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Countering bots that attack your site

An underground economy is helping to create bots that automate cyberattacks against websites, making it tough for businesses to keep warding off these fast-evolving threats.

At a time when many are seeking to digitize their operations, cyber criminals are being armed with sophisticated tools that make it easier than before to gain unauthorized access into user accounts.

The playbook is not new. What these malicious actors are essentially doing is acquiring “dumps” of user credentials online and using them to access accounts on popular sites that sell sneakers, streaming services or other items.

The big difference is the automation that is enabled by increasingly sophisticated bots in such credential stuffing attacks. These bots are sold to cybercriminals in the shadier corners of the Internet, enabling them to launch an attack without much know-how.

The bots not only go through a long list of thousands of credentials – they are often targeted at certain sites, customized to the requirements of a group of cybercriminals to overcome basic cyber defenses.

These bots are commonly rented out by their creators, with some even coming with “product support” and “service level agreements” to help cybercriminals overcome difficulties in successfully getting in.

Tools such as Snipr, for example, help to verify if a list of credentials is still valid so cybercriminals get a head start in their attempt to gain access.

With a bot tool such as CyberAIO, they can try to overcome a Captcha challenge, commonly used by websites to keep out bots.

Some of today’s more sophisticated bots can plug into a commonly used Captcha application programming interface (API) and connect to a human Captcha puzzle solver for hire to solve the puzzle and gain access in an automatic fashion.

Keeping out the bad bots
For businesses that have their operations digitized, the difficulty in tracking and keeping out such bots adds a new dimension to their cybersecurity challenges.

They cannot simply block off bots or make it too difficult for legitimate users to login. Otherwise, they will leave for a competitor that is just a click away.

To combat this scourge, they have to rely on continuous vigilance and see it as a multi-layered business problem as well as a unique technology challenge.

First, they have to understand what is happening on their website. What kind of legitimate users and bots have to be allowed to run, for starters? What might be considered unusual?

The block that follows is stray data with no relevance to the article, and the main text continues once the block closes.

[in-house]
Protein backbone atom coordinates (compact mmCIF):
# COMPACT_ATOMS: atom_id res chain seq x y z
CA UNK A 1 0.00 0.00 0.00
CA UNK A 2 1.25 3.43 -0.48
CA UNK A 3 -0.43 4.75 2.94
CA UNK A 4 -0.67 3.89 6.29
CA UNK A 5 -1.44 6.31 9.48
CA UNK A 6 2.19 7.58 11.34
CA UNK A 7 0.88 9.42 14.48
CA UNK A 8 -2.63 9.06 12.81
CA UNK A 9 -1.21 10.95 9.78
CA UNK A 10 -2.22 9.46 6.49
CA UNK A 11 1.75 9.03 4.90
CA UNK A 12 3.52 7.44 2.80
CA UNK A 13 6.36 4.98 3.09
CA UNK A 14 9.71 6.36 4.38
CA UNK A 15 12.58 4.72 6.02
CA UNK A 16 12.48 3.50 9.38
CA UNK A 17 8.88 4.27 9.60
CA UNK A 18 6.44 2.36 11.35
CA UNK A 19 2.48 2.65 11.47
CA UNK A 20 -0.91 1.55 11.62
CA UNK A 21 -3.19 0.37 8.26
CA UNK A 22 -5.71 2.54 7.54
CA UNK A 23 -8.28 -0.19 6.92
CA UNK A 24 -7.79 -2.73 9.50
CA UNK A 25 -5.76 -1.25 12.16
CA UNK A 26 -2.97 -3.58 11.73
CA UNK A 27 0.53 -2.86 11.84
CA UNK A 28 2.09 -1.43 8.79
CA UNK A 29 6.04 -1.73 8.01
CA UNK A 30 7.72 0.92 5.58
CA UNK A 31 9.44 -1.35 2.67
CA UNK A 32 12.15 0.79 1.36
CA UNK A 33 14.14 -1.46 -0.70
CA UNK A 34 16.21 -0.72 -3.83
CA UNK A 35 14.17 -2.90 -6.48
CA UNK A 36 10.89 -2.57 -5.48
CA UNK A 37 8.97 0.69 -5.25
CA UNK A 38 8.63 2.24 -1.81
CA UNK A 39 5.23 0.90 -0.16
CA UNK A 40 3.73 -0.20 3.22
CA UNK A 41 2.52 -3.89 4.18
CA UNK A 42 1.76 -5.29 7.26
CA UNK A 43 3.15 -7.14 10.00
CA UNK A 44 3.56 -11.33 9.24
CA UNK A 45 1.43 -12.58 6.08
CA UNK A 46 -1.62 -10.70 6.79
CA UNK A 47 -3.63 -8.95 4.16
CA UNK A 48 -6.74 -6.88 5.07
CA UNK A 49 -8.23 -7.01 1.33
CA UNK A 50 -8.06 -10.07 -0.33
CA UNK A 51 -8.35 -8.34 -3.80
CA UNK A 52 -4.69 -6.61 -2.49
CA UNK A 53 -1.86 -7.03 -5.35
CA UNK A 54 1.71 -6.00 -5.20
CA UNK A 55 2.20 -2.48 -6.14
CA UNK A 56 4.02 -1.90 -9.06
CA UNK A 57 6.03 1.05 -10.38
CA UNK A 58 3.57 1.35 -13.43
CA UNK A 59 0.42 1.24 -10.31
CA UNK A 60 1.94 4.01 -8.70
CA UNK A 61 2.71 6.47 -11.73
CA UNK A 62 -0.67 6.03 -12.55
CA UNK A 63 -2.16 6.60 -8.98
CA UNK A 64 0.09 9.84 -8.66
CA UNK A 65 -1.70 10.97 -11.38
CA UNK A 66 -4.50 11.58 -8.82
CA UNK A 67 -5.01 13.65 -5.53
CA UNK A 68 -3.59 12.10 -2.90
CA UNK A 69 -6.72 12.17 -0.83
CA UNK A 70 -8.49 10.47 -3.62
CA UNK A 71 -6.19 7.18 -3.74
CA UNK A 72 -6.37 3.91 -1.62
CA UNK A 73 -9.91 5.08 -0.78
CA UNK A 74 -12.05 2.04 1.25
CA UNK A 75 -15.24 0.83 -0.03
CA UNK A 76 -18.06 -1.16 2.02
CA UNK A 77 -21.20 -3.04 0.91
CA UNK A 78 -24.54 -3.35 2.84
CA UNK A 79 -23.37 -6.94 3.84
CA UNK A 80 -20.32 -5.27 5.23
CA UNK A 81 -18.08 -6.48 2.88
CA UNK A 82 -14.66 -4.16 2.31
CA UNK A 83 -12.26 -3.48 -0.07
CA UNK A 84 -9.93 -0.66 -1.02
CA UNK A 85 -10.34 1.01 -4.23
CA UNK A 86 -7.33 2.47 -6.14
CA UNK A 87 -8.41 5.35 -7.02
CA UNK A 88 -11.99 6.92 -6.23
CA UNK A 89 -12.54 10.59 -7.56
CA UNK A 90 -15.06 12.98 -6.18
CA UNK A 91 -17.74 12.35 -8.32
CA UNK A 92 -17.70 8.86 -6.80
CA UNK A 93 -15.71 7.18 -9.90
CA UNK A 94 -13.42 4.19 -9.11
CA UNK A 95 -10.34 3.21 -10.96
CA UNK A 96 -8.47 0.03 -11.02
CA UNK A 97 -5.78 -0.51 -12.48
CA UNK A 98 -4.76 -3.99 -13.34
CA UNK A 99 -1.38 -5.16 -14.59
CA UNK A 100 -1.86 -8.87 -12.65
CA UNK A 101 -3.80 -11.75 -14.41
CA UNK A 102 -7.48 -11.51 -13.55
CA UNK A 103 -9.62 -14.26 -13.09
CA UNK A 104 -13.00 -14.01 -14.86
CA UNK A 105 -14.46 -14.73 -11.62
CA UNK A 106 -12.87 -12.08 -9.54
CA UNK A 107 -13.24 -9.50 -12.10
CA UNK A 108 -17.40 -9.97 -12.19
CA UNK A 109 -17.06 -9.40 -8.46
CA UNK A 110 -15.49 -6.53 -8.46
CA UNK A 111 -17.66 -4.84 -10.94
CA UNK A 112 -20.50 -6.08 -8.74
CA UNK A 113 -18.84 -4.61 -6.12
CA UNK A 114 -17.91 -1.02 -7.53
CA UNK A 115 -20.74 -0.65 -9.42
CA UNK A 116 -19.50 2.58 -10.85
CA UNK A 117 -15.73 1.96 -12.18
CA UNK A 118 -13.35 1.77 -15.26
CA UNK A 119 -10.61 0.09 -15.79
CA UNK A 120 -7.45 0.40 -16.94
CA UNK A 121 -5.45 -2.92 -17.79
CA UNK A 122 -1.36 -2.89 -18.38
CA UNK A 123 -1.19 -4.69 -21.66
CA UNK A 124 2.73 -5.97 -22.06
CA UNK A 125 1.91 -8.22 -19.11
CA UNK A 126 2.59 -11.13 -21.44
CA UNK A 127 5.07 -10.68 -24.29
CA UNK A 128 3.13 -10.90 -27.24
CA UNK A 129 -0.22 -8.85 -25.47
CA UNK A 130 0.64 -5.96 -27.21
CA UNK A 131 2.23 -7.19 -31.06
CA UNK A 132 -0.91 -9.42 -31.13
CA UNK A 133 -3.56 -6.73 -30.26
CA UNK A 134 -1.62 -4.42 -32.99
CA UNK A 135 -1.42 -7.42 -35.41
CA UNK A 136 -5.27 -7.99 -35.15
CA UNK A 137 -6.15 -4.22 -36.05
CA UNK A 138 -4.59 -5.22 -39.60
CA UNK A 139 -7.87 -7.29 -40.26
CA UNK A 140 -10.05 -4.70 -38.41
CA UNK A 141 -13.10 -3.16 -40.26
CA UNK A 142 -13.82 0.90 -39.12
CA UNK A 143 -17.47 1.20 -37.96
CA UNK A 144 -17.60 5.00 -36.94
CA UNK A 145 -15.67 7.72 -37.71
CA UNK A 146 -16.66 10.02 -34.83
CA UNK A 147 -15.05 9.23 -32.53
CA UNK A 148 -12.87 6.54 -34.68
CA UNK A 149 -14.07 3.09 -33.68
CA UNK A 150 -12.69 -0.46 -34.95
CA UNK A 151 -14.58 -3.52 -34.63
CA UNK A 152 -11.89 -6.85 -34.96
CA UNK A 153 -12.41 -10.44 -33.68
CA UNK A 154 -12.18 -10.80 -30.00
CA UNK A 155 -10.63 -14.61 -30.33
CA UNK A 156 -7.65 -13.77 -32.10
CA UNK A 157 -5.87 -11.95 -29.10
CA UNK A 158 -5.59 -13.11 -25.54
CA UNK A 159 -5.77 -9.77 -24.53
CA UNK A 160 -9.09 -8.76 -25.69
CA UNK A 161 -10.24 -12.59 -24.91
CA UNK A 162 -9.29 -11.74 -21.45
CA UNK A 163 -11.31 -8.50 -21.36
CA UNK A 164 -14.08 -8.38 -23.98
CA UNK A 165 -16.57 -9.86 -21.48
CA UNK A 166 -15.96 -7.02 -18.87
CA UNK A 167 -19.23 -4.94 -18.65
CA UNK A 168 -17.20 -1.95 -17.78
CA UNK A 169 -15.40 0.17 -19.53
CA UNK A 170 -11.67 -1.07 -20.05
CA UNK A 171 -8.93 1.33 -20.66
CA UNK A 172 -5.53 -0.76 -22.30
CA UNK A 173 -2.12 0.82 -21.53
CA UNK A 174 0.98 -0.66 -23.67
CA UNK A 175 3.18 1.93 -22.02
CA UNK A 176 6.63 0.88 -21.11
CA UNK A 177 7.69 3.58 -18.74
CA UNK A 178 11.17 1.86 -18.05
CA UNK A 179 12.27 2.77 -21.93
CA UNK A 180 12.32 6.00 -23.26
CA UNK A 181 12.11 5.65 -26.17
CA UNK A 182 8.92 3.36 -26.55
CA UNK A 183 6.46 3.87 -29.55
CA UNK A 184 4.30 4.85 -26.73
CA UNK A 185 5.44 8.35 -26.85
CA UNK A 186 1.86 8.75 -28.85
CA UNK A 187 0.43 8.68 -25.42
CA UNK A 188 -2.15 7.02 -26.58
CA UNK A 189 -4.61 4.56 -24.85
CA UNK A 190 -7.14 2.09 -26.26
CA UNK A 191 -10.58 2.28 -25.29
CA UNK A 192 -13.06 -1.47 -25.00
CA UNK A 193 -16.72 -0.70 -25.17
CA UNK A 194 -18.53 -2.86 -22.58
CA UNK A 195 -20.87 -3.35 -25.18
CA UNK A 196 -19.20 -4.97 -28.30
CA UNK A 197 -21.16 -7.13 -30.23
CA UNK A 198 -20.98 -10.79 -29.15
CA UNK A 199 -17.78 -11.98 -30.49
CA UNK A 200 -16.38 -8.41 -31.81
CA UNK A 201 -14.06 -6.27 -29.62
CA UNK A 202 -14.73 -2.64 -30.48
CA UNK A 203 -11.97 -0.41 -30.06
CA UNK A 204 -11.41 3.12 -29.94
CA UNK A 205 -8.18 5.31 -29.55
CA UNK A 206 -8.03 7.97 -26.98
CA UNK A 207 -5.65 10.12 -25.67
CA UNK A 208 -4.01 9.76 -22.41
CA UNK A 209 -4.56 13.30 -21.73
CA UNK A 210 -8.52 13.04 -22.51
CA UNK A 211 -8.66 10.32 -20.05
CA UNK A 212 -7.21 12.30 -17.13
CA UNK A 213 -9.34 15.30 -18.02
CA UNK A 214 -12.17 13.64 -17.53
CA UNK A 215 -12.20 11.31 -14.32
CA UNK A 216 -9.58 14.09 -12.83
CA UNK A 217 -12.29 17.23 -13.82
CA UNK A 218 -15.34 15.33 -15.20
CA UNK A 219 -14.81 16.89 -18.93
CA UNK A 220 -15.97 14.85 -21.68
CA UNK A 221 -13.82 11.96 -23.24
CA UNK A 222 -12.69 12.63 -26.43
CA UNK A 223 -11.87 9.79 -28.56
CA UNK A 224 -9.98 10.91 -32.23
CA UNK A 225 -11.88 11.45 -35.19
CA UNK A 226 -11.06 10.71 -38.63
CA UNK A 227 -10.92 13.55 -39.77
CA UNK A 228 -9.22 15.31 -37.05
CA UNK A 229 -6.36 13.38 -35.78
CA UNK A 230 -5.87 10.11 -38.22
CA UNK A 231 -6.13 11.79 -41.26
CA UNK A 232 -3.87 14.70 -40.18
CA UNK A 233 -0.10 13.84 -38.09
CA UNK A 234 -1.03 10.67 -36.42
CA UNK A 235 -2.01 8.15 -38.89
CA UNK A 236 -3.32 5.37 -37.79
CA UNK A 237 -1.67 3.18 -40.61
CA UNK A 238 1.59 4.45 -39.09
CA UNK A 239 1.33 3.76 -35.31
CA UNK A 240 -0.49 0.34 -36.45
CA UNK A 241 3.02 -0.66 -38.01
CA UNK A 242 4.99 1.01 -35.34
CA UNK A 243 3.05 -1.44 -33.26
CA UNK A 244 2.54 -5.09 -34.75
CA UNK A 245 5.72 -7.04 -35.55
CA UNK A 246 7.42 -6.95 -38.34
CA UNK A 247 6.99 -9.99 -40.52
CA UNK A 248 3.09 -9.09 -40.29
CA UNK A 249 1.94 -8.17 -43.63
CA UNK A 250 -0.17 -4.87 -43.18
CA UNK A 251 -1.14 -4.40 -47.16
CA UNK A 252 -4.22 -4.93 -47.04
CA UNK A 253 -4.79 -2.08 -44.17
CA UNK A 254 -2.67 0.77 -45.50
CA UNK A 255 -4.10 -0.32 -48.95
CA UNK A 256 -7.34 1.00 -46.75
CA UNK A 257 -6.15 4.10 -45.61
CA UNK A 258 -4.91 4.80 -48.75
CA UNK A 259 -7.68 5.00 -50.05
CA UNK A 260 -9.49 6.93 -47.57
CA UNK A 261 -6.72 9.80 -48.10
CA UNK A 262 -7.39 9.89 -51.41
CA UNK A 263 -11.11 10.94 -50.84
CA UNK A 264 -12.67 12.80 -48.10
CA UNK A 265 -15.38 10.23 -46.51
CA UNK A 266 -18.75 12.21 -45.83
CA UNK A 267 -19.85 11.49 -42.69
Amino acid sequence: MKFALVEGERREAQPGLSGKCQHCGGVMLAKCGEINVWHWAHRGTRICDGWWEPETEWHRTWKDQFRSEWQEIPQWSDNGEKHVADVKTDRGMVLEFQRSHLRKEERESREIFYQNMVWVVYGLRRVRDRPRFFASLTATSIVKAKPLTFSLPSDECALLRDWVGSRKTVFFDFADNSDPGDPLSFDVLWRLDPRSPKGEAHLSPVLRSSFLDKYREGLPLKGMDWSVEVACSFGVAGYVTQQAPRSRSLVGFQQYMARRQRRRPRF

Are the malicious bots opportunistic bots or targeted bots? One could be merely scraping content while another could be actively trying to overcome basic defenses such as Captcha. Understanding this is an important first step in mitigating the threat.

Second, businesses have to respond to the changing threat by reducing their risk surface. They cannot simply block traffic outright but they can try to analyze how these bots are trying to interact with their website.

This can only be done through client-side data collection, by collating a massive volume of bot traffic globally to understand what good, legitimate traffic looks like.

Here, businesses will have an important role to play in identifying what “good” looks like. This could rely on a combination of many different factors.

For example, a bot or user can be analyzed based on the way a request comes in, or how that particular request is interacting with the website.

Remember that not every bot is going to look the same because cybercriminals will change their techniques to test what works. As they introduce new bots and methods, detection needs to keep pace with that. Clearly, businesses cannot go it alone.

This is where Akamai’s bot management solutions, such as Bot Manager, come in. They offer behavioral-based detections with advanced machine learning algorithms powered by unmatched volumes of data on the company’s intelligent edge platform.

Interacting with 1.3 billion unique devices on a typical day, Akamai can identify anomalies in hundreds of signals collected from clients to detect the most sophisticated bots.

On average, Akamai detects more than 480 million bot requests per hour and 280 million bot logins per day, taking action at the edge to protect digital businesses from a continuously evolving bot landscape.

This gives defenders a much-needed edge over the attackers. Instead of having security controls on their own data centers, businesses can tap on Akamai’s cloud-based servers to keep threats at arm’s length.

In other words, they will be fighting a battle not at their own front door but at the attacker’s front lawn. That lets the good guys keep focused on what they do best – their business.

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